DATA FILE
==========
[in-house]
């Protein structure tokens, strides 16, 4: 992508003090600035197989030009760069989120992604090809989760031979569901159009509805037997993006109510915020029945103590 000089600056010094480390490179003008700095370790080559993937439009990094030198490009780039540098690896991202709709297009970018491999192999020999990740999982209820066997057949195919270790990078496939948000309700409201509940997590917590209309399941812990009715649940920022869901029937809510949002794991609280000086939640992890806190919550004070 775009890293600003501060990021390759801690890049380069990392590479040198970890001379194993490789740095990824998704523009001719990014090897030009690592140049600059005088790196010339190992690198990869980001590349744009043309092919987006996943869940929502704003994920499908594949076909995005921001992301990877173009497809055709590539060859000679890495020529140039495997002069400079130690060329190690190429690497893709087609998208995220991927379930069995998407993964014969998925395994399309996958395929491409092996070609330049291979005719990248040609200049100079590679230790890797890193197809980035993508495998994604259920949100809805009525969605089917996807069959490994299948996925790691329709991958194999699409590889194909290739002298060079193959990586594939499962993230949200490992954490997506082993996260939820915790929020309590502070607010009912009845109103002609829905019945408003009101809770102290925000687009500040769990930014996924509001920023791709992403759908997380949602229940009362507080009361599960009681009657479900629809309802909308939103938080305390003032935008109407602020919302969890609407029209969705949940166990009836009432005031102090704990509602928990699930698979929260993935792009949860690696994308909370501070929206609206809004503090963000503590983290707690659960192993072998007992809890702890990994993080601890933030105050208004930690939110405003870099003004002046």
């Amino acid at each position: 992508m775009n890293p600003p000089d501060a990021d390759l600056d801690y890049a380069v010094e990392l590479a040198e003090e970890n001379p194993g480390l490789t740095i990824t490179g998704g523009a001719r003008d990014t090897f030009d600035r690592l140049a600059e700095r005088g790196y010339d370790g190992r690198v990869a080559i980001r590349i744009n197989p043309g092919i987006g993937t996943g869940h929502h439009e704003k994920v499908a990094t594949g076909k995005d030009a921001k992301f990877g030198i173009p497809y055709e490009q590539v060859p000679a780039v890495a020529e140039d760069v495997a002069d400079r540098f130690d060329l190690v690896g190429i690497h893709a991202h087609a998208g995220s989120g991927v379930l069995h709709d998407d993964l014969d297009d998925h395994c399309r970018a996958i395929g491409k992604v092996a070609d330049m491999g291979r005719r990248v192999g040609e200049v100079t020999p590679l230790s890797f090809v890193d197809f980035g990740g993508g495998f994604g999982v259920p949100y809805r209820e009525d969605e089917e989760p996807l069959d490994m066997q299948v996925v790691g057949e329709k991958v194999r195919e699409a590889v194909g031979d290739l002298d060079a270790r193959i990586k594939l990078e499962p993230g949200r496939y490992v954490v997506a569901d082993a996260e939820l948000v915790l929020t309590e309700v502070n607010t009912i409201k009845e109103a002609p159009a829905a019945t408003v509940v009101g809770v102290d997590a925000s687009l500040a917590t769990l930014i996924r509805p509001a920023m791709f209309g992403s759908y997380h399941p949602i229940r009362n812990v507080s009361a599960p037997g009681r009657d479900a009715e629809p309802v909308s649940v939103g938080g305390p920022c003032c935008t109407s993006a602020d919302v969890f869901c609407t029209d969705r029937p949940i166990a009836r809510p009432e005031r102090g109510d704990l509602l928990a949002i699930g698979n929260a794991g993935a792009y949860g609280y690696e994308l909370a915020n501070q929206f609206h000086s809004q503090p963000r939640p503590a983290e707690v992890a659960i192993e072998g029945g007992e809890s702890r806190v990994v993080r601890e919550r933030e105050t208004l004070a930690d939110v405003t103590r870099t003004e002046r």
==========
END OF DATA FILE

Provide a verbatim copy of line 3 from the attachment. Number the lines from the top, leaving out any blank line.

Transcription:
């Amino acid at each position: 992508m775009n890293p600003p000089d501060a990021d390759l600056d801690y890049a380069v010094e990392l590479a040198e003090e970890n001379p194993g480390l490789t740095i990824t490179g998704g523009a001719r003008d990014t090897f030009d600035r690592l140049a600059e700095r005088g790196y010339d370790g190992r690198v990869a080559i980001r590349i744009n197989p043309g092919i987006g993937t996943g869940h929502h439009e704003k994920v499908a990094t594949g076909k995005d030009a921001k992301f990877g030198i173009p497809y055709e490009q590539v060859p000679a780039v890495a020529e140039d760069v495997a002069d400079r540098f130690d060329l190690v690896g190429i690497h893709a991202h087609a998208g995220s989120g991927v379930l069995h709709d998407d993964l014969d297009d998925h395994c399309r970018a996958i395929g491409k992604v092996a070609d330049m491999g291979r005719r990248v192999g040609e200049v100079t020999p590679l230790s890797f090809v890193d197809f980035g990740g993508g495998f994604g999982v259920p949100y809805r209820e009525d969605e089917e989760p996807l069959d490994m066997q299948v996925v790691g057949e329709k991958v194999r195919e699409a590889v194909g031979d290739l002298d060079a270790r193959i990586k594939l990078e499962p993230g949200r496939y490992v954490v997506a569901d082993a996260e939820l948000v915790l929020t309590e309700v502070n607010t009912i409201k009845e109103a002609p159009a829905a019945t408003v509940v009101g809770v102290d997590a925000s687009l500040a917590t769990l930014i996924r509805p509001a920023m791709f209309g992403s759908y997380h399941p949602i229940r009362n812990v507080s009361a599960p037997g009681r009657d479900a009715e629809p309802v909308s649940v939103g938080g305390p920022c003032c935008t109407s993006a602020d919302v969890f869901c609407t029209d969705r029937p949940i166990a009836r809510p009432e005031r102090g109510d704990l509602l928990a949002i699930g698979n929260a794991g993935a792009y949860g609280y690696e994308l909370a915020n501070q929206f609206h000086s809004q503090p963000r939640p503590a983290e707690v992890a659960i192993e072998g029945g007992e809890s702890r806190v990994v993080r601890e919550r933030e105050t208004l004070a930690d939110v405003t103590r870099t003004e002046r």